Anyway thanks,

  3. Gaspar

    Gaspar here again… I’ve run into trouble… but I have to head into work… When you get back from XMas vacation (merry xmas btw) if you could help that’d be great.

    -Gaspar from previous comment

  4. Fred Aspen

    It looks like the final patch (sdhci-pci-core.c) has been split into two parts (a and b) upstream, so it doesn’t want to work; ‘a previous patch has been applied’ comes up when I manually choose the file to patch.

    I’m not much of a code geek and it’s been a while since I last used Arch, so would you be able to rerun the patch commands with the latest versions and give a suggestion or two as to what the solution is likely to be?


  5. Capoderra

    This is exactly what I’ve been looking for! Thanks for sharing. I’ll try this out when I get a chance. Any idea about which desktop environment you’ll end up installing? I’ve read that gnome and unity work well on touch and xfce not so well. I use gnome on my daily driver, so I’m leaning towards that. Also, would you mess with a different io scheduler like bf from ck?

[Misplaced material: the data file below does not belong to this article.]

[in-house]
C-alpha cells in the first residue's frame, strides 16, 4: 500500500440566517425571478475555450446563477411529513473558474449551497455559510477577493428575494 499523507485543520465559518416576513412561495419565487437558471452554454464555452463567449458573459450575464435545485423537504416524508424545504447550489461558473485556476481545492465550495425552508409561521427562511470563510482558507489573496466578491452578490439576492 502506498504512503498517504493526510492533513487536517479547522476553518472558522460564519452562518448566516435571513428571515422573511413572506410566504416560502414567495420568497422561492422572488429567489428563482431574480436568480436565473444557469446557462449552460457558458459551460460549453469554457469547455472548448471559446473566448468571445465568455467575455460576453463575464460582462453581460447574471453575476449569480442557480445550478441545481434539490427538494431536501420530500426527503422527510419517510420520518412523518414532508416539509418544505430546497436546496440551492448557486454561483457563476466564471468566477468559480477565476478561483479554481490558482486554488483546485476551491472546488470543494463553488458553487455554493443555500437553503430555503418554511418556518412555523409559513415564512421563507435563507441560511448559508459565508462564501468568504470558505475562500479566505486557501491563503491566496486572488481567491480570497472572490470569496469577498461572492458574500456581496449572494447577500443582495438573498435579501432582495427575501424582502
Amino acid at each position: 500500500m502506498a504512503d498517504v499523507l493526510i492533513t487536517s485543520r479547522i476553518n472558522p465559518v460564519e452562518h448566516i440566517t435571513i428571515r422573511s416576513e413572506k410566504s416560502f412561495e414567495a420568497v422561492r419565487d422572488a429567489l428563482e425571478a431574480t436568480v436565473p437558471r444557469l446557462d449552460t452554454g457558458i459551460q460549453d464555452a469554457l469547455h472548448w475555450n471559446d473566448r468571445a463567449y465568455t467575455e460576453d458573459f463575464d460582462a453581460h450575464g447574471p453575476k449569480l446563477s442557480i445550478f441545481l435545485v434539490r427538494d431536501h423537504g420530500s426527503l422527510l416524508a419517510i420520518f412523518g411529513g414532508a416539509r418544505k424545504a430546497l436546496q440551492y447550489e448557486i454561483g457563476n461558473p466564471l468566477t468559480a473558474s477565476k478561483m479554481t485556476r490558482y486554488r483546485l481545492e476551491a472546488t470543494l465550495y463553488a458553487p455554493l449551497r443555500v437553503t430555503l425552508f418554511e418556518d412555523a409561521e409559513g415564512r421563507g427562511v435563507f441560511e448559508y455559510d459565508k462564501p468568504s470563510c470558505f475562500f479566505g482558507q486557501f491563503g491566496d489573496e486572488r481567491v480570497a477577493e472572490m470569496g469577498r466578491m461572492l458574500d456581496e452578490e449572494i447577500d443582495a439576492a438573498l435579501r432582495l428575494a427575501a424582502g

1. Robin Banks

      Awesome intro into getting the ISO remastered with custom kernels. I mean, I have a baytrail device I wanted Arch on but this could easily be generalized into a general put your own drivers on iso kinda thing.

      Anyway, I was struggling with a bit of a strange thing. I have a O+Duo 8″ 2in1. It’s actually a nifty machine if you look it up. The problem with it is, that the default partitioning on the eMMC exceeds the hard-coded MMC block-minor limit of 8. In total there are 16 partitions and the Windows 10 and Android ones are further in the back an inaccessible. Depending on your device you may want to change this setting before building a custom kernel: